From the Latin for “nourishing mother,” one’s alma mater is the school, college, or university where they once studied …
I spent this morning with the students at Queen’s College. Invited by the Provost, Dr. Rick Singleton, I was asked to lead a “liturgical practicum” in how we give leadership in worship and also about the relationship between the clergy and the bishop in matters of liturgy. It was a great morning for me and I very much enjoyed the stimulation of being in a classroom once again and sharing my knowledge with the students while at the same time being encouraged by their questions. Among other things, we talked about liturgical change and how it might best be managed pastorally for all who are affected. The students, and the faculty members who sat in for the conversation, were a great community to be with and I left at noon feeling refreshed and invigorated.
My personal relationship with Queen's College goes back to 1980 when, as a young 17-year-old, I moved into Feild Hall – one of three residences of Queens College in its day – the others being Spencer Hall and the Main Building. My stay at Feild Hall would last five years and embrace my entire undergraduate program and half of my theological program. Even before I went to Queen’s, two of my brothers stayed there in the 1960s and 1970s and when I made Queen’s College my home my mother joked about owning a small part of the place, considering that three of her sons lived there. My family history of Queen’s College is but a tiny part of a far greater and richer history of Queen’s College in the life of the Anglican Church in Newfoundland and Labrador dating all the way back to 1841 when our first resident bishop, Aubrey George Spencer, created a new place of theological learning called “The Theological Institute.” It was later renamed “Queen’s College” by his successor, Edward Feild, inspired by Queen Victoria and his own alma mater in Oxford.
Thirty-one years ago I left Queen’s College to be ordained for my first parish posting in Labrador. It has been quite a journey since then for me, with many blessings and surprises along the way. That is true in my own journey of faith and also true for the corporate journey of Queen’s College. The college I departed three decades ago looks quite different today: it is far more ecumenical, much less residential, and responsive to educational needs around the world. Just as my journey has been one of change and transformation, so too has the journey of Queen’s College. It is good to see the college responding so well to the challenges of theological education today.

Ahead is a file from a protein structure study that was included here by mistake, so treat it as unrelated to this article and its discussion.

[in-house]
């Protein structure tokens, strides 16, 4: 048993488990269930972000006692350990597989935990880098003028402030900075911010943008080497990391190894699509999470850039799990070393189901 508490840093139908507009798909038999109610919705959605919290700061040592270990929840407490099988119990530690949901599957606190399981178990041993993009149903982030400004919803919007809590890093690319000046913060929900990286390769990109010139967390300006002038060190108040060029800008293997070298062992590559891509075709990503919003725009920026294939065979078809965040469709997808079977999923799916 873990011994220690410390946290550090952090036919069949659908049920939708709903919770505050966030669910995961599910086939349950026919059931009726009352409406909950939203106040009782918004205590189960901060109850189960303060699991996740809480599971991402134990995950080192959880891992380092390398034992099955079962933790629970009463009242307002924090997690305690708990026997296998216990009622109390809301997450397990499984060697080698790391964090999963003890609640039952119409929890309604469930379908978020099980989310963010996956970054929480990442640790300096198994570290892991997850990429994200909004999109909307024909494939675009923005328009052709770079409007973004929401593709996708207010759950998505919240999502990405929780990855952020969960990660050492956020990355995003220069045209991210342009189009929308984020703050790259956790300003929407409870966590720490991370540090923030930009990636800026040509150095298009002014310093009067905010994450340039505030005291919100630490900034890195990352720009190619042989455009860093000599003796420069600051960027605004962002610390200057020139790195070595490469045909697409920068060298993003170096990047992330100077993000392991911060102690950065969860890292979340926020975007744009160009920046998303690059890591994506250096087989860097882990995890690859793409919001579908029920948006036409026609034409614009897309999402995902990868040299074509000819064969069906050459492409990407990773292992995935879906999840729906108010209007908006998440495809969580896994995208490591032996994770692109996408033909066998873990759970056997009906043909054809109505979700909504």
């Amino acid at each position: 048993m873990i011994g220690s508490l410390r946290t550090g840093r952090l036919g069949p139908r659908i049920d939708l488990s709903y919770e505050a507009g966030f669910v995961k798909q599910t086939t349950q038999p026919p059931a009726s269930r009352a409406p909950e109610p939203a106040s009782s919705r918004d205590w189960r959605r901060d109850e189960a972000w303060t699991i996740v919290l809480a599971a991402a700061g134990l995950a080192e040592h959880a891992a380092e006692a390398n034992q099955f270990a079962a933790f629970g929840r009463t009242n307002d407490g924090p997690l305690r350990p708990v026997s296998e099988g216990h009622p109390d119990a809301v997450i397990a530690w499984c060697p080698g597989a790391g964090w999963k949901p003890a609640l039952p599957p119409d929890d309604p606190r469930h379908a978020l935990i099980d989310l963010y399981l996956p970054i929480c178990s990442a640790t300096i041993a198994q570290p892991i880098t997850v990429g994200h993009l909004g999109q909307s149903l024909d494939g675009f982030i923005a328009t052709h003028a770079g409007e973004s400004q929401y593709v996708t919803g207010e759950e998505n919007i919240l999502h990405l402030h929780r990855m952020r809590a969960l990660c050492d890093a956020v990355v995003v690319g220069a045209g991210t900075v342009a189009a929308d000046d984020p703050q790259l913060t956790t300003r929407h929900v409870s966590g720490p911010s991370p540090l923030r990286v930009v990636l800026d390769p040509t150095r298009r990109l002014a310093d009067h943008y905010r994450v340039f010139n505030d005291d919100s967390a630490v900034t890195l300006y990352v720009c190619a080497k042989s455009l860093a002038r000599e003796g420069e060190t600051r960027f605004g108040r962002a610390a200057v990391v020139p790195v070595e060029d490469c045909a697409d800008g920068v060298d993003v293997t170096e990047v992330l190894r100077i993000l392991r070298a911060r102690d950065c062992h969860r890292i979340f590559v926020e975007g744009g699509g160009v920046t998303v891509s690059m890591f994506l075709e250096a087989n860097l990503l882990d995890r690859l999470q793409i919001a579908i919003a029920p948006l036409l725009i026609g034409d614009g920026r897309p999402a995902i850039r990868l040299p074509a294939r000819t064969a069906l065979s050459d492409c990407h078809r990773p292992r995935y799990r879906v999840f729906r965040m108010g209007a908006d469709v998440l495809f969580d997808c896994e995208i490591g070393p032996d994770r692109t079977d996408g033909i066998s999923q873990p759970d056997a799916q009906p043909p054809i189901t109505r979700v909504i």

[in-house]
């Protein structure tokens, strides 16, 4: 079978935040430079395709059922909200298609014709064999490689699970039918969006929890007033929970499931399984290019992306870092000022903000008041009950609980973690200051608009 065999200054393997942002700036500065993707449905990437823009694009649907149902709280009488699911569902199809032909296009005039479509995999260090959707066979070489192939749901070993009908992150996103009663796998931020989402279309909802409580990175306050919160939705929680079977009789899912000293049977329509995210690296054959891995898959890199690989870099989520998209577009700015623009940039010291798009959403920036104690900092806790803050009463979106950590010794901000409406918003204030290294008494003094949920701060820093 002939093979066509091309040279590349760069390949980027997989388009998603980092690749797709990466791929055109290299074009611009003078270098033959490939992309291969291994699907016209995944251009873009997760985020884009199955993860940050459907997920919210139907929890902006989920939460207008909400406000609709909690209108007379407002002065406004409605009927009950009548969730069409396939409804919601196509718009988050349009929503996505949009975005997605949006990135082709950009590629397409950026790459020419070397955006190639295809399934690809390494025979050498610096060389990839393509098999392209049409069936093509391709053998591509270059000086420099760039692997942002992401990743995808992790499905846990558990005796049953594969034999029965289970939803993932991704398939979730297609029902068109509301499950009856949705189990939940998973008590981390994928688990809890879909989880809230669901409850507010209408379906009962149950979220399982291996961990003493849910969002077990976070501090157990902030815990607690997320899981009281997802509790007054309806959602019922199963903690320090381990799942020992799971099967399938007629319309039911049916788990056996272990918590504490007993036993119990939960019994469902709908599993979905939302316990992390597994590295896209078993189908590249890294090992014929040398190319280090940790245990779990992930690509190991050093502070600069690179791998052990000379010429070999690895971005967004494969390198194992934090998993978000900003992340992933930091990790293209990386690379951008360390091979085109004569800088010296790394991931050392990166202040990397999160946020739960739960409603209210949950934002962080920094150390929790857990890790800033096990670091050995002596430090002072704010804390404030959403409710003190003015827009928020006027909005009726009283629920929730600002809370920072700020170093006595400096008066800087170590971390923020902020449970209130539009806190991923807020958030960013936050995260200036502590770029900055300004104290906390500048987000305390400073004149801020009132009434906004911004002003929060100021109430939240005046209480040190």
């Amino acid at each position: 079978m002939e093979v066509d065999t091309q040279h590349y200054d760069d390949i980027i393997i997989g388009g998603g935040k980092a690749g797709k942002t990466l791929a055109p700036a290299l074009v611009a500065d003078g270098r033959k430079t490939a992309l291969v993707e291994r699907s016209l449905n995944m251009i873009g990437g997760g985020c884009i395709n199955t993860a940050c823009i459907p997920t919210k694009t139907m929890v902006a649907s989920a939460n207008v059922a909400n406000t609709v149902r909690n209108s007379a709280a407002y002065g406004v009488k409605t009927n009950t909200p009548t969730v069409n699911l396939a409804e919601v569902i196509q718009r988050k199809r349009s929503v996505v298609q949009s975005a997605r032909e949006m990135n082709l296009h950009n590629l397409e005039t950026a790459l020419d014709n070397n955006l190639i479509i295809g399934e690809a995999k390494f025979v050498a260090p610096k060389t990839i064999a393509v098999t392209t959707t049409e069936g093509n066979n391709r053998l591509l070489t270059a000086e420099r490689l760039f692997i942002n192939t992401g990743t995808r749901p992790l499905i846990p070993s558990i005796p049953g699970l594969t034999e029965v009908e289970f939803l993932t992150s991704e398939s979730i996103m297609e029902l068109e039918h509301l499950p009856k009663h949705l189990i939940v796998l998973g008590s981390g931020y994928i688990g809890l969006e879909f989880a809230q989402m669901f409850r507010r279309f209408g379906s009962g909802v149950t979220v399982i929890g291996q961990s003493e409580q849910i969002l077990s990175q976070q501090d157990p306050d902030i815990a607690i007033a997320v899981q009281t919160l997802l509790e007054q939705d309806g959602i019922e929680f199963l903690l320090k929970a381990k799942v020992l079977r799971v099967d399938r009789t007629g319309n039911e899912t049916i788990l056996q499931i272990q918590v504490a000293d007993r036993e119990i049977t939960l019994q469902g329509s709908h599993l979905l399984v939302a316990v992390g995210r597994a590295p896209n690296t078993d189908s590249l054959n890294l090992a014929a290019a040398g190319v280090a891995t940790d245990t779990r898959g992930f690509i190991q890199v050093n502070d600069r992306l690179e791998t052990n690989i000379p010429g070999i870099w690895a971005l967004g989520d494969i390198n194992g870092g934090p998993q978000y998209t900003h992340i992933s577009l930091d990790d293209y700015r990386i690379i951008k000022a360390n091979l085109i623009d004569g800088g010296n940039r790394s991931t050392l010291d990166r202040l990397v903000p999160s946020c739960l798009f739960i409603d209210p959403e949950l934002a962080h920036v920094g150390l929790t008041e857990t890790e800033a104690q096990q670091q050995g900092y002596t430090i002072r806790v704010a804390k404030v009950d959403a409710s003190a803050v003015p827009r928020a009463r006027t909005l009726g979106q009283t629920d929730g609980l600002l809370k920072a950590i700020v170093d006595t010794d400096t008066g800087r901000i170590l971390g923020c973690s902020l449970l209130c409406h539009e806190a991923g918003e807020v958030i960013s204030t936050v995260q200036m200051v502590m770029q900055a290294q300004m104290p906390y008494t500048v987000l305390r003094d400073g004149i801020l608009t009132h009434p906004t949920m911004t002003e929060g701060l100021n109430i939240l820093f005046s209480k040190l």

Looking back over my life and ministry, I am aware of the many ways I was formed to work in the church. Much of that formation happened in my childhood and adolescence, growing up in a home that placed great value on Christian faith and service, and I was also blessed with dedicated and keen priests in my home parishes. At an early age I knew what it was to serve God as a priest because I saw priests at work in the church and in the community. Queen’s College played a vital part in shaping those memories effectively and bringing my knowledge to a new level. Today, more than three decades after graduating from Queen’s I remain a child of the place and for that I am grateful. I believe it was Billy Graham who once counseled a young person eager to begin ministry to take the time necessary for preparation and learning. According to Billy Graham, such a period of education was akin to a lumberjack taking the time to sharpen his tools at the start of every day. Queen’s College, I have found, is a place where Christian faith is deepened, pastoral skills are nurtured, and many tools for ministry are sharpened.
I am grateful for my morning at Queen’s College. But I am most grateful for the continuing influence of this great institution in my life. In a life filled with blessings I count Queen’s College among my greatest. My college has now served the people of Newfoundland and Labrador and far beyond Newfoundland and Labrador for 177 years and may it continue to serve for many years to come. I end with that old prayer known to generations of graduates, and first written by Bishop Edward Feild in the 1840s:
May the Queen’s College in Newfoundland be the honored, though humble, instrument of promoting learning and loyalty, charity and piety, duty to God and man. And let the Lord our God be upon us: and establish Thou the work of our hands upon us. Yea, the work of our hands establish Thou it.